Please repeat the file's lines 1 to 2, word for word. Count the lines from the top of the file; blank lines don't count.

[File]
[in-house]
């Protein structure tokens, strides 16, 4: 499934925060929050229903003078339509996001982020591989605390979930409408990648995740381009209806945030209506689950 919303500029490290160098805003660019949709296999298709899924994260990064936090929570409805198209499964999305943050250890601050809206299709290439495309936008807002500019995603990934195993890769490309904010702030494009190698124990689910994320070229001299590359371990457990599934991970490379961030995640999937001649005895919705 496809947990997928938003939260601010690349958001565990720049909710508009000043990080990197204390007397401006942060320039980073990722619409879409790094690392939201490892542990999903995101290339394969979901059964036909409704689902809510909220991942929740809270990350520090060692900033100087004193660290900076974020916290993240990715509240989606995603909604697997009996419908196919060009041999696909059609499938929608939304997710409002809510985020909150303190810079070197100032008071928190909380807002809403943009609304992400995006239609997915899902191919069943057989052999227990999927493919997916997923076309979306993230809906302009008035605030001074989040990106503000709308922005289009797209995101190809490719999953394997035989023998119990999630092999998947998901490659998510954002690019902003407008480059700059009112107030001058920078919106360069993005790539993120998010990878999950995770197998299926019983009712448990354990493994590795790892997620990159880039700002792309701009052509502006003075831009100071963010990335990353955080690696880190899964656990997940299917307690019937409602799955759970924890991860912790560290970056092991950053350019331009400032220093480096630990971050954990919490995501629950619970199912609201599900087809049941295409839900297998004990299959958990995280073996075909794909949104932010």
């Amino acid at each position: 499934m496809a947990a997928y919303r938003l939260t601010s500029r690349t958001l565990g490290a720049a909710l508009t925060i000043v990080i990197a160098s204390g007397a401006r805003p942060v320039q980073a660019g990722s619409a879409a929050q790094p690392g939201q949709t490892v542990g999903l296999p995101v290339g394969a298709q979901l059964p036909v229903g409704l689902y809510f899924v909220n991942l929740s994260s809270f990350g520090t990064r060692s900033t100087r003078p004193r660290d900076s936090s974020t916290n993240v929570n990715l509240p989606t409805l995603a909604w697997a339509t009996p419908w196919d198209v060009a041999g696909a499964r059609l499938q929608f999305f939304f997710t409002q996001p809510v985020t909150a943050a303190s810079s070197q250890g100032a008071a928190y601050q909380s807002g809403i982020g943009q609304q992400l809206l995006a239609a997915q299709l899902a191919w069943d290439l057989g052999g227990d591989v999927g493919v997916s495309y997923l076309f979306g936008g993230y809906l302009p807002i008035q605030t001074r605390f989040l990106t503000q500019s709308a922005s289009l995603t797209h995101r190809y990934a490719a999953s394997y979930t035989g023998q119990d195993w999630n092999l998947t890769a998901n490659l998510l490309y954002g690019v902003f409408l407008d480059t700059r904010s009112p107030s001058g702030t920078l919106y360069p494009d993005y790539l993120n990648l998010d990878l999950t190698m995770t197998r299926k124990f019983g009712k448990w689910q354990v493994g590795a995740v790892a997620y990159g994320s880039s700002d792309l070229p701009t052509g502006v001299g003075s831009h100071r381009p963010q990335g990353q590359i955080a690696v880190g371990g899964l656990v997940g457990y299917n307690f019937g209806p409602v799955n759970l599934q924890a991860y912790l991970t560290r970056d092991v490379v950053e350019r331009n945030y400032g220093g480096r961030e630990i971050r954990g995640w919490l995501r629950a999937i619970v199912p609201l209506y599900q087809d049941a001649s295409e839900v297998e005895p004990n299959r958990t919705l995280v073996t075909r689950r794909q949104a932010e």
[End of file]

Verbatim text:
[in-house]
């Protein structure tokens, strides 16, 4: 499934925060929050229903003078339509996001982020591989605390979930409408990648995740381009209806945030209506689950 919303500029490290160098805003660019949709296999298709899924994260990064936090929570409805198209499964999305943050250890601050809206299709290439495309936008807002500019995603990934195993890769490309904010702030494009190698124990689910994320070229001299590359371990457990599934991970490379961030995640999937001649005895919705 496809947990997928938003939260601010690349958001565990720049909710508009000043990080990197204390007397401006942060320039980073990722619409879409790094690392939201490892542990999903995101290339394969979901059964036909409704689902809510909220991942929740809270990350520090060692900033100087004193660290900076974020916290993240990715509240989606995603909604697997009996419908196919060009041999696909059609499938929608939304997710409002809510985020909150303190810079070197100032008071928190909380807002809403943009609304992400995006239609997915899902191919069943057989052999227990999927493919997916997923076309979306993230809906302009008035605030001074989040990106503000709308922005289009797209995101190809490719999953394997035989023998119990999630092999998947998901490659998510954002690019902003407008480059700059009112107030001058920078919106360069993005790539993120998010990878999950995770197998299926019983009712448990354990493994590795790892997620990159880039700002792309701009052509502006003075831009100071963010990335990353955080690696880190899964656990997940299917307690019937409602799955759970924890991860912790560290970056092991950053350019331009400032220093480096630990971050954990919490995501629950619970199912609201599900087809049941295409839900297998004990299959958990995280073996075909794909949104932010």